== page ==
Citizens of modern societies are richer than any previous generation. They also face a higher level of uncertainty in their daily lives than those who lived during the decades of confident ecomic growth. Research on the way people perceive and cope with risk is urgently needed. This book presents a theoretical discussion of risk and uncertainty in everyday life, reinforced with new national empirical studies of responses to risk in areas ranging from lone parenthood to medicine, from house purchase to long-term care, from personal finance to the welfare state. It shows that the leading assumption in many areas of public policy - that behaviour is mainly conditioned by a deliberative and rational self-interest - is seriously misleading. The new policies that rely on financial incentives delivered through benefits or subsidies to encourage particular ways of behaving are unlikely to achieve their objectives. They may also undermine the framework of trust that sustains an inclusive social citizenship.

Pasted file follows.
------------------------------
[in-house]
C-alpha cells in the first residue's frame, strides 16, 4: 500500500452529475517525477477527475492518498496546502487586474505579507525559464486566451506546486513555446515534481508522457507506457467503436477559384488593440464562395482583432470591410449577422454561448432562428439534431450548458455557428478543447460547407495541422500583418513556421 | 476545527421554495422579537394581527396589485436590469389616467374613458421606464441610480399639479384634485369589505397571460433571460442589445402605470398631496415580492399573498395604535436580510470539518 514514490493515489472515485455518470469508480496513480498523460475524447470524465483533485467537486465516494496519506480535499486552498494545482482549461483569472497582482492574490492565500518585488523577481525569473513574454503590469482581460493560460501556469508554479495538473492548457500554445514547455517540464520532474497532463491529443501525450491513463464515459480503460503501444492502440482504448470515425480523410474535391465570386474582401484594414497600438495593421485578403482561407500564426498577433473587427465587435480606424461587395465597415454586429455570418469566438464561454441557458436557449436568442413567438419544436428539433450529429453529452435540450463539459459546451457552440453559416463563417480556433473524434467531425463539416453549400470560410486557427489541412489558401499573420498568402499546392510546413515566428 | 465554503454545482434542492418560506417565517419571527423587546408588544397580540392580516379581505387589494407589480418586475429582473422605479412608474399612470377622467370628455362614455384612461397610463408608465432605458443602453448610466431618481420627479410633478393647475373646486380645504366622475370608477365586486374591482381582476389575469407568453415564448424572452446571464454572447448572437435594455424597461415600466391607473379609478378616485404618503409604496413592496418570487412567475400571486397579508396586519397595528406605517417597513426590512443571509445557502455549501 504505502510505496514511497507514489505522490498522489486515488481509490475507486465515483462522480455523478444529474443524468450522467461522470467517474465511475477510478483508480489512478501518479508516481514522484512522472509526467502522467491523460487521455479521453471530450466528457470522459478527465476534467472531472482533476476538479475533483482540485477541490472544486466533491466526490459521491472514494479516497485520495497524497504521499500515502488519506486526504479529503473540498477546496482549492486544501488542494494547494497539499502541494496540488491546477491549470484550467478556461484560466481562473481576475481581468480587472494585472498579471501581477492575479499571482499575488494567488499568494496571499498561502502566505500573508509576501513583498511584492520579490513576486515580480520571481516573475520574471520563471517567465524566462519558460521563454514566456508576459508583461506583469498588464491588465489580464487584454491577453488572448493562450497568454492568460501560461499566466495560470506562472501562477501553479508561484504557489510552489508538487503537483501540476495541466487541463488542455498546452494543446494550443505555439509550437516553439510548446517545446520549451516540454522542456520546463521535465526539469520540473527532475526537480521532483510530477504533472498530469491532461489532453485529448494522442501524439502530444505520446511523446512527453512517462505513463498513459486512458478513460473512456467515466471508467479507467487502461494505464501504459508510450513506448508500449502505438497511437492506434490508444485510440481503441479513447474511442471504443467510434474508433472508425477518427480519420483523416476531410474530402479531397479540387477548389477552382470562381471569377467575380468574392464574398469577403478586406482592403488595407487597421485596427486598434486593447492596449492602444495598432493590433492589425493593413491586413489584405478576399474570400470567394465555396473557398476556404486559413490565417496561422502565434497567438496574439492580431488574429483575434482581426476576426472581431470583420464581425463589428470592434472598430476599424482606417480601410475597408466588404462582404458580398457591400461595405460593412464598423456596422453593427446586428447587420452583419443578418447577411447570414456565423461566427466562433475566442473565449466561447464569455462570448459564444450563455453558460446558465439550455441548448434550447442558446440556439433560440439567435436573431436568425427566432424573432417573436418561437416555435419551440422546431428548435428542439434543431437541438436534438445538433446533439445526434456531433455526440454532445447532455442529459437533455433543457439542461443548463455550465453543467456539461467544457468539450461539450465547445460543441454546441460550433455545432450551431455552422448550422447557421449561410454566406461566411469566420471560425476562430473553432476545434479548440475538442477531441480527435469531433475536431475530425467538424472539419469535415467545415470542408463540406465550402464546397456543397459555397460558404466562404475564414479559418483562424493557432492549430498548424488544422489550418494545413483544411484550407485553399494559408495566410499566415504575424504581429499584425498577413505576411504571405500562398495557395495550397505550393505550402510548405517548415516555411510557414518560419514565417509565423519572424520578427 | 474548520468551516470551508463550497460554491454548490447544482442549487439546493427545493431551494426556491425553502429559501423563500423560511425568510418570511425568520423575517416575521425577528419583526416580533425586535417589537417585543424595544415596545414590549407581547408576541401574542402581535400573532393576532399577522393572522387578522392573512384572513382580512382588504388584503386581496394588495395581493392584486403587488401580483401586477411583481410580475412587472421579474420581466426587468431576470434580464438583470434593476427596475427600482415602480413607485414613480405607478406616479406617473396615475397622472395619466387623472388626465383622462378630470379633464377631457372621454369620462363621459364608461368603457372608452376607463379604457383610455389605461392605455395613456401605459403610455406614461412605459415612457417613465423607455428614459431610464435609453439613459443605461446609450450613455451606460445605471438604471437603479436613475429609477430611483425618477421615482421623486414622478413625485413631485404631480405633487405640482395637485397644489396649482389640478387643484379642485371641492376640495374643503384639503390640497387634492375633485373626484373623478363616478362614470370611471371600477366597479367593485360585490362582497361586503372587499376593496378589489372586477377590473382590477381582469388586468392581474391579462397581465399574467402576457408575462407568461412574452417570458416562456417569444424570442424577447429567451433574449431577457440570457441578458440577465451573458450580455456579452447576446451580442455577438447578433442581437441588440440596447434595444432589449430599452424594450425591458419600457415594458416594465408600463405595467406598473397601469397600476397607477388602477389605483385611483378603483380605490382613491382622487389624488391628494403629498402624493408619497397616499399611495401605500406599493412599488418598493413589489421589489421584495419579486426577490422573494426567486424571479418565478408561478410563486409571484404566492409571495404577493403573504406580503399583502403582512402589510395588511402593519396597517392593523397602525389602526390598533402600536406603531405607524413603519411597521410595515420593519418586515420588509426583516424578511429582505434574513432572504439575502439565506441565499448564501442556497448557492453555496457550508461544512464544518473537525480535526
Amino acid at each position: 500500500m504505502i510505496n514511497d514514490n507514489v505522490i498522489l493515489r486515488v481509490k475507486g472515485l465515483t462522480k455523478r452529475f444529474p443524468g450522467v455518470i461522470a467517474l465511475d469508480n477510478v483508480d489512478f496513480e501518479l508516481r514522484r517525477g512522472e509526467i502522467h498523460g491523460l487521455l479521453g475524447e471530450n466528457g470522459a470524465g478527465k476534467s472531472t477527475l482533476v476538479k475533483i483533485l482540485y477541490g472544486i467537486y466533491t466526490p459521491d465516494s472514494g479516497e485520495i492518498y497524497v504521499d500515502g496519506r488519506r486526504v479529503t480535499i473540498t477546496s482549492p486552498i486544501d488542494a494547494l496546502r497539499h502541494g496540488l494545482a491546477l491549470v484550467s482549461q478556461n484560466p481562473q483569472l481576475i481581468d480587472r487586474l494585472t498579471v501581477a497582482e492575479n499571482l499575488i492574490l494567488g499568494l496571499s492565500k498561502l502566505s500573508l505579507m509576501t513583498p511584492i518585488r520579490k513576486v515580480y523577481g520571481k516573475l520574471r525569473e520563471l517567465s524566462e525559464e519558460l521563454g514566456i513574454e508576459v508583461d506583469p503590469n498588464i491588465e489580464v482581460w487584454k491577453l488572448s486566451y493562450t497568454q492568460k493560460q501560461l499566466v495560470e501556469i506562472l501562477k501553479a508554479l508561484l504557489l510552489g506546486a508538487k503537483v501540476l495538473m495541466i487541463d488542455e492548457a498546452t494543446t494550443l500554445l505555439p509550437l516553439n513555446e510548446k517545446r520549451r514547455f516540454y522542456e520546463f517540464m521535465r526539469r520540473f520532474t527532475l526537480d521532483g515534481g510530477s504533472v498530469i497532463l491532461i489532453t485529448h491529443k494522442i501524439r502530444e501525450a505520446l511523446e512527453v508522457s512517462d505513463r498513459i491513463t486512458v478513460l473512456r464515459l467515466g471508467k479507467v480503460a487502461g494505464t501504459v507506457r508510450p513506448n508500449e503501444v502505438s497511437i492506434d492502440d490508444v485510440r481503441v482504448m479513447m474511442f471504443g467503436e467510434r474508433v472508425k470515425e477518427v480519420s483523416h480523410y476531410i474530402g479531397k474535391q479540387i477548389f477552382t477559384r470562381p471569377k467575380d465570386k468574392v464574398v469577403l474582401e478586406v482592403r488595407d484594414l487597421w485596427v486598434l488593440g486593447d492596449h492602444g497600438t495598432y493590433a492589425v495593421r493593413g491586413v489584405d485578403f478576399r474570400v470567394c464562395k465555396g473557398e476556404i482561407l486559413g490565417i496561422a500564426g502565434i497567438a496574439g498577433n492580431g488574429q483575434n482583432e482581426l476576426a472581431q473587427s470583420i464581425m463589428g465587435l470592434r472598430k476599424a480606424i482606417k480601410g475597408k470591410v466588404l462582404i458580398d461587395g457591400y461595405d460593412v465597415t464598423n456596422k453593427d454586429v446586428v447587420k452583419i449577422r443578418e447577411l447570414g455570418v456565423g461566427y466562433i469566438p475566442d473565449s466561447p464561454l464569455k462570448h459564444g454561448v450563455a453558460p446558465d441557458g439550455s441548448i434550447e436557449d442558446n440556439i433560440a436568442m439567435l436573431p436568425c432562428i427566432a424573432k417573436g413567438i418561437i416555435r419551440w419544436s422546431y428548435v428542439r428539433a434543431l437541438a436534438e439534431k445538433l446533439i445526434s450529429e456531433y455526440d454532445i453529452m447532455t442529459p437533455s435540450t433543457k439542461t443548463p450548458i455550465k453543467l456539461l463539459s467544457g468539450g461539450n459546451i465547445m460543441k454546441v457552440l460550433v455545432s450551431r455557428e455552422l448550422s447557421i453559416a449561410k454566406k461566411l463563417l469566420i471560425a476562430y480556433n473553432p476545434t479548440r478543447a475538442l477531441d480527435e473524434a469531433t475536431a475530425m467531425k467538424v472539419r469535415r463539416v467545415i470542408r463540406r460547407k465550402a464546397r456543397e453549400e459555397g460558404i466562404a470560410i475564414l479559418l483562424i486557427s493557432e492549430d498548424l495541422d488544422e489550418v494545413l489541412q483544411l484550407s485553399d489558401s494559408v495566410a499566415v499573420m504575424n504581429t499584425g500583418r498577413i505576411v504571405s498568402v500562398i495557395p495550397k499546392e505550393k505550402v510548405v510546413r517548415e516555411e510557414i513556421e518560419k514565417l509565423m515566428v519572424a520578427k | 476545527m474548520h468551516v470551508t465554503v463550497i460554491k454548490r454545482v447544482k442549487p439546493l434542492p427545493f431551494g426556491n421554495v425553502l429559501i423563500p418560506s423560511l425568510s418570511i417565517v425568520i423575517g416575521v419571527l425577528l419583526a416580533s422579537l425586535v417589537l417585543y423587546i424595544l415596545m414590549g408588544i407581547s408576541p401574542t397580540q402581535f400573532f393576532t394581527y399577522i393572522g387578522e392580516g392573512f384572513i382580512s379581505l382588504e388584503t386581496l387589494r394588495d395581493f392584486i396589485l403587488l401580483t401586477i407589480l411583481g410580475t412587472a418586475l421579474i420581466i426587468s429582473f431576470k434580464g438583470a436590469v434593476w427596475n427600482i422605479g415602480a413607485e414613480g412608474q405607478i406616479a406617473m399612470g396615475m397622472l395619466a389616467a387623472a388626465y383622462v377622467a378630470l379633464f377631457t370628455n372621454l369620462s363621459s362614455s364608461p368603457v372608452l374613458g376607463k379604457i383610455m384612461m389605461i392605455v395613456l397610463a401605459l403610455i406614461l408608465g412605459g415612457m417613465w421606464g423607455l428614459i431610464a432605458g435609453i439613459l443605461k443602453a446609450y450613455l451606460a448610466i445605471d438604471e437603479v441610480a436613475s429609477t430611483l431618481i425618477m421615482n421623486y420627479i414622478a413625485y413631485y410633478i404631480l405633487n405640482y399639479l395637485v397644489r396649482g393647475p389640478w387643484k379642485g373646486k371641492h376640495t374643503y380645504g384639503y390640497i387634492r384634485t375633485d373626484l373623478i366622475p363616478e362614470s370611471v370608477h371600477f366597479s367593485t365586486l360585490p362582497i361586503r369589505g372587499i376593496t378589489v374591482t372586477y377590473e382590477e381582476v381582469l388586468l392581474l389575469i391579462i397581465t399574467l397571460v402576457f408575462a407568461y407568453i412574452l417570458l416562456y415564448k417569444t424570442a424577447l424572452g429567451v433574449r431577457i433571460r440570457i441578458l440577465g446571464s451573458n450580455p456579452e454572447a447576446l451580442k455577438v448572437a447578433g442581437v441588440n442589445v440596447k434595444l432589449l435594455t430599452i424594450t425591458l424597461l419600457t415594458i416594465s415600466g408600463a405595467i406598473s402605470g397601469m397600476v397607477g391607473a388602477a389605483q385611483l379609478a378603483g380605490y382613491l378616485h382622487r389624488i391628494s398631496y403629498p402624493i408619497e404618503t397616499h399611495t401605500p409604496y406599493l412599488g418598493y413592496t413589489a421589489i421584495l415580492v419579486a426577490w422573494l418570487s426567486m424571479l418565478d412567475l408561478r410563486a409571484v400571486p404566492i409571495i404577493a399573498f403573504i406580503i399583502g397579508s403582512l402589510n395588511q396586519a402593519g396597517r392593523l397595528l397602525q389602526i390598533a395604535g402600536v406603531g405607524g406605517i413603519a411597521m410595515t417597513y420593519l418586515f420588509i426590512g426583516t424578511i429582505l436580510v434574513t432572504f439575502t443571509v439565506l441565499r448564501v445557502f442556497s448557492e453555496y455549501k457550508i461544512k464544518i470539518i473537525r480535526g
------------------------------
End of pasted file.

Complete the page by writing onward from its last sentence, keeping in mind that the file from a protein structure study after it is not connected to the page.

Peter Taylor-Gooby is Professor of Social Policy at the University of Kent, UK. He chairs the British Academy New Paradigms in Public Policy Programme and the HEFCE Social Work and Social Policy Panel. His recent publications include New Paradigms in Public Policy, Reframing Social Citizenship, Risk in Social Science (with Jens Zinn), Ideas and the Welfare State, and New Risks, New Welfare.